Take it away, Deborah!
Much of the research I do for my novels never sees the light of day. I first posted about Spanish guitars on my blog whilst I was writing A DIVIDED INHERITANCE, but it seemed a shame to let the research lie there without giving it another outing.
Up until the 17th century there were no real guitars - the only instruments similar to a guitar were the lute and, in Spain, where the novel is set, the vilhuela.
In the early 17th century the Guitarra Morrisco became popular in Spain in the Moorish areas where what we know now as flamenco guitar and dance began. This type of guitar spread to other European countries where it became known as the Baroque Guitar or sometimes simply the Spanish Guitar. A good example of this sort of Baroque guitar can be seen in Vermeer's painting "The Guitar Player."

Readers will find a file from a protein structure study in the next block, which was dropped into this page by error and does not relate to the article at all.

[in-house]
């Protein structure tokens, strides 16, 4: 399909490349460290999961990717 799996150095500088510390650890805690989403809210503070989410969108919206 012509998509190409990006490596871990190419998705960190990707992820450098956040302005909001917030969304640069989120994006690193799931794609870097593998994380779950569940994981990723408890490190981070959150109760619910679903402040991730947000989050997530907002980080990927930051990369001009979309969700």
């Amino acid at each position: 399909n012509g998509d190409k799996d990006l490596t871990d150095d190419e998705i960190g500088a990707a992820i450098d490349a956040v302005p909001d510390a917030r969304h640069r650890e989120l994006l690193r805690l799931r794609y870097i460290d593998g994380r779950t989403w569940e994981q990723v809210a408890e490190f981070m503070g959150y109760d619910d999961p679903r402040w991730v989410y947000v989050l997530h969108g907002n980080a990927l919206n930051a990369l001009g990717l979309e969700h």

|Vermeer's "The Guitar Player"|
They are crafted from of wood, or for the more detailed ones, parchment, cut in ornamental layers to give a three dimensional effect.
The designs of these ‘roses’ are similar to those of "rose" windows such as in the great cathedrals, but in miniature.
As it is, in the book my Spanish guitarist is a "bit-player" in my cast of characters - nevertheless, I think the look and feel of the guitar is important to the book, and I listened to a lot of flamenco guitar whilst writing.
Pictures and more information from http://www.vihuelademano.com/rosesinvihuelas.htm
About the Author
Deborah Swift used to work in the theatre and at the BBC as a set and costume designer, before studying for an MA in Creative Writing in 2007. She lives in a beautiful area of Lancashire near the Lake District National Park. She is the author of The Lady’s Slipper and is a member of the Historical Writers Association, the Historical Novel Society, and the Romantic Novelists Association.
For more information, please visit Deborah’s website. You can also find her on Facebook and Twitter.